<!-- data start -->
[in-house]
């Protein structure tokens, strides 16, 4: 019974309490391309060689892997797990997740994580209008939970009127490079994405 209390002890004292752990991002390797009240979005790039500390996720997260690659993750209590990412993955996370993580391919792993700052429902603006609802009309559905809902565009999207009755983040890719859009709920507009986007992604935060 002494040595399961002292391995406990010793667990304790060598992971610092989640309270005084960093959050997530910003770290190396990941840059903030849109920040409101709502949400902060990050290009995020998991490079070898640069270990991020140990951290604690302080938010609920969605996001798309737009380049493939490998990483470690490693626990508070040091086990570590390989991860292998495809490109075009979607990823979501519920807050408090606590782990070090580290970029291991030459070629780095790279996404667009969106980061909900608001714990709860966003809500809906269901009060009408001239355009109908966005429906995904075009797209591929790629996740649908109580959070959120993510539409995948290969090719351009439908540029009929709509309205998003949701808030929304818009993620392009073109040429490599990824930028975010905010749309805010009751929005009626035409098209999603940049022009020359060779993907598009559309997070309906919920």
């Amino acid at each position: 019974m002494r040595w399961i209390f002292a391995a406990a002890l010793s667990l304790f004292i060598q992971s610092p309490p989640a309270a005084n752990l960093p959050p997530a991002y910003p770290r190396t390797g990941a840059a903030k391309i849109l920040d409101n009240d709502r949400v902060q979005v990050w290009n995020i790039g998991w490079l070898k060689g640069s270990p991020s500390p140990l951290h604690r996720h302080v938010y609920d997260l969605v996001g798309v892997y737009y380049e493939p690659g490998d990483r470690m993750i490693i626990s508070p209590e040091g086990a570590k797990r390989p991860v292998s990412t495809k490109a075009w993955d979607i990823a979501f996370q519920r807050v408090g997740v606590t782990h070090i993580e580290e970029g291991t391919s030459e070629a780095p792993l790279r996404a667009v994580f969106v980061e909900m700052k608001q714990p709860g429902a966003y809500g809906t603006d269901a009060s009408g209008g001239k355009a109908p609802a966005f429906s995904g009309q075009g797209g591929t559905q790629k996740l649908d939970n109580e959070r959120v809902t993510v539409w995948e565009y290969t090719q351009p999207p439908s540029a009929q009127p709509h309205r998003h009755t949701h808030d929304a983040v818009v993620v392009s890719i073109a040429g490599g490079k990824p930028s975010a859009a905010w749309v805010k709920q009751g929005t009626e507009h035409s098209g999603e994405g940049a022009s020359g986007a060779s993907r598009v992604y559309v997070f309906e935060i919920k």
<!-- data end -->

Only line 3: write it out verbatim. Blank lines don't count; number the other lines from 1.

């Amino acid at each position: 019974m002494r040595w399961i209390f002292a391995a406990a002890l010793s667990l304790f004292i060598q992971s610092p309490p989640a309270a005084n752990l960093p959050p997530a991002y910003p770290r190396t390797g990941a840059a903030k391309i849109l920040d409101n009240d709502r949400v902060q979005v990050w290009n995020i790039g998991w490079l070898k060689g640069s270990p991020s500390p140990l951290h604690r996720h302080v938010y609920d997260l969605v996001g798309v892997y737009y380049e493939p690659g490998d990483r470690m993750i490693i626990s508070p209590e040091g086990a570590k797990r390989p991860v292998s990412t495809k490109a075009w993955d979607i990823a979501f996370q519920r807050v408090g997740v606590t782990h070090i993580e580290e970029g291991t391919s030459e070629a780095p792993l790279r996404a667009v994580f969106v980061e909900m700052k608001q714990p709860g429902a966003y809500g809906t603006d269901a009060s009408g209008g001239k355009a109908p609802a966005f429906s995904g009309q075009g797209g591929t559905q790629k996740l649908d939970n109580e959070r959120v809902t993510v539409w995948e565009y290969t090719q351009p999207p439908s540029a009929q009127p709509h309205r998003h009755t949701h808030d929304a983040v818009v993620v392009s890719i073109a040429g490599g490079k990824p930028s975010a859009a905010w749309v805010k709920q009751g929005t009626e507009h035409s098209g999603e994405g940049a022009s020359g986007a060779s993907r598009v992604y559309v997070f309906e935060i919920k």